Stanford’s faculty and Silicon Valley are inseparably intertwined. Some have criticized this sort of revolving door between Stanford faculty and technology industry leaders as being detrimental to the purity of academia at Stanford.
After appointing their executive cabinet towards the end of spring quarter, ASSU Executives Billy Gallagher ’14 and Dan Ashton ’14 have outlined several projects – from reinvigorating the humanities to addressing alleged flaws in the University’s judicial process – that they plan to address over the rest of their term.
Networking, in its modern form, may be no stranger to Stanford faculty and students. A groundbreaking new digital humanities project, however, aims to explore the networking of the 18th century, delving into the routes, people and places that made up the Grand Tour of Europe.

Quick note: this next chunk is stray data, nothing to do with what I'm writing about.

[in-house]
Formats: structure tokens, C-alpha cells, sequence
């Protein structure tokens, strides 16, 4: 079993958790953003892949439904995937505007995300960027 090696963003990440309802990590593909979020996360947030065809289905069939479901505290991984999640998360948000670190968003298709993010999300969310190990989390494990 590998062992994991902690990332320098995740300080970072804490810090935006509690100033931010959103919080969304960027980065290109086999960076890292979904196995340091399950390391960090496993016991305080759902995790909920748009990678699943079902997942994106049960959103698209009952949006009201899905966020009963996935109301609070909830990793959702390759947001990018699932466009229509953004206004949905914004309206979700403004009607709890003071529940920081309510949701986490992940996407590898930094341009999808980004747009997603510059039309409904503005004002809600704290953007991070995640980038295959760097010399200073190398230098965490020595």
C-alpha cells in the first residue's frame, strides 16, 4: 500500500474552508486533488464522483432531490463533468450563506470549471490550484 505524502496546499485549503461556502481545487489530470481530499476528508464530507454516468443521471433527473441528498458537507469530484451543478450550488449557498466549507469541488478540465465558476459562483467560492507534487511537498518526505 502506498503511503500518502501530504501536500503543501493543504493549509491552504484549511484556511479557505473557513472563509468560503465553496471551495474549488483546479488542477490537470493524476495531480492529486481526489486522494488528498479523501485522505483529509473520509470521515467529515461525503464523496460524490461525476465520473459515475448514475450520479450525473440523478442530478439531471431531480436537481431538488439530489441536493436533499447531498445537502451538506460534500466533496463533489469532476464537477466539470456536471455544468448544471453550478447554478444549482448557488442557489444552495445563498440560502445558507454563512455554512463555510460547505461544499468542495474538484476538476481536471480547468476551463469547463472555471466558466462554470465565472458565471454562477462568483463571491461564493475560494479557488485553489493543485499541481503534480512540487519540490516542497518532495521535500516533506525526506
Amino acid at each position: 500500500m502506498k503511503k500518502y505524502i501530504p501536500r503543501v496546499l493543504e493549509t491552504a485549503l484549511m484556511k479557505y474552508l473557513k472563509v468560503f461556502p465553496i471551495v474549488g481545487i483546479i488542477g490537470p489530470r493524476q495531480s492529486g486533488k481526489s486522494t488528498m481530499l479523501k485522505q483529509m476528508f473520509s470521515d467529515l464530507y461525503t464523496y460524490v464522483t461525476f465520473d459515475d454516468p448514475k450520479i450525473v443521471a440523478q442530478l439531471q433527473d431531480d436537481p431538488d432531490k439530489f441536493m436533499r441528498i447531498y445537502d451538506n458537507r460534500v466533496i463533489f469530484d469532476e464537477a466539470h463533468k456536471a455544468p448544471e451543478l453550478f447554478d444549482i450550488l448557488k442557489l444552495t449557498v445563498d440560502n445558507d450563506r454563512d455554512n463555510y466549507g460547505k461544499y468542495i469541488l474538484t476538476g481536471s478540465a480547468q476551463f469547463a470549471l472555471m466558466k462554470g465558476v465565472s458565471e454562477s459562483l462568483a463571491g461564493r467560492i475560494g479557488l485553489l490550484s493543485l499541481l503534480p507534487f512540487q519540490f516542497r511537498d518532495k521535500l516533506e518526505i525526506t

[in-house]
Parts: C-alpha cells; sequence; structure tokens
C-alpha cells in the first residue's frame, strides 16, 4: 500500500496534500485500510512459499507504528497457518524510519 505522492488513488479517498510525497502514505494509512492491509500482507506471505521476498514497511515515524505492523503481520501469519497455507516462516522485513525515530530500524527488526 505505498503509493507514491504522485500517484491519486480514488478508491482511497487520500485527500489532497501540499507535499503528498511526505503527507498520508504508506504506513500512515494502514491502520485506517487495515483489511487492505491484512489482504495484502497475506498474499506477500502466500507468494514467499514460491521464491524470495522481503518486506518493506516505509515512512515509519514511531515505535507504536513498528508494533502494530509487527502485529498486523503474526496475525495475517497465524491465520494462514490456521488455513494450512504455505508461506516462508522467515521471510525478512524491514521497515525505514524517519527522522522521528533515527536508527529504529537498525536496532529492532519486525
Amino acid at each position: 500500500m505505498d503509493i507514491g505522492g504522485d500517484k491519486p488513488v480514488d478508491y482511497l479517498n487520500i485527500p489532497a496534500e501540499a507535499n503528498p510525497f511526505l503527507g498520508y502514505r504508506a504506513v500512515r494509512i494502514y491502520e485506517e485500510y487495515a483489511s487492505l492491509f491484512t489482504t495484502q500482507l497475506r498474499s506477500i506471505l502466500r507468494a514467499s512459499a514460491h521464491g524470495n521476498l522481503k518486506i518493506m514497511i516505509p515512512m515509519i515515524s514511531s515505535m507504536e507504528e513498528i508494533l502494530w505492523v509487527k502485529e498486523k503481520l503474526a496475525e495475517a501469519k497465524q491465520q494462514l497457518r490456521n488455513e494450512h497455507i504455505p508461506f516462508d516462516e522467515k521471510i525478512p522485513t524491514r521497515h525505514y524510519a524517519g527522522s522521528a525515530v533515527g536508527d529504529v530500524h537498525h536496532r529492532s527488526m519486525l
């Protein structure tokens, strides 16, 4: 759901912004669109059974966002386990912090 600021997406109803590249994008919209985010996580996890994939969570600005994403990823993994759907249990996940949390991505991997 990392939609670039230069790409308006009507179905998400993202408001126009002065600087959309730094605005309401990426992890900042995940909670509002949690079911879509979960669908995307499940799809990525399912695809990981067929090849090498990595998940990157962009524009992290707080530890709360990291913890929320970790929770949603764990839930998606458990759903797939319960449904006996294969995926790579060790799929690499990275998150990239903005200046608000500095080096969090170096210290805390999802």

Caroline Winterer, professor of history, was recently named the new director of the Stanford Humanities Center, a post she will assume on Sept. 1.
A video produced by Code.org—a nonprofit foundation dedicated to increasing computer literacy—lamenting a lack of high school programming courses has sparked interest and controversy among students and professors, with some expressing concern that computer science (CS) has attained too prominent a role at Stanford.
As of this fall, the yearlong Introduction to the Humanities sequence will no longer be a requirement for freshmen. Instead, the Class of 2016 will choose from over 35 different quarter-long Thinking Matters courses.
Organizers are hopeful that it can help address a perceived “pipeline problem” in humanities at Stanford: the declining number of incoming undergraduates that have an interest in humanities majors.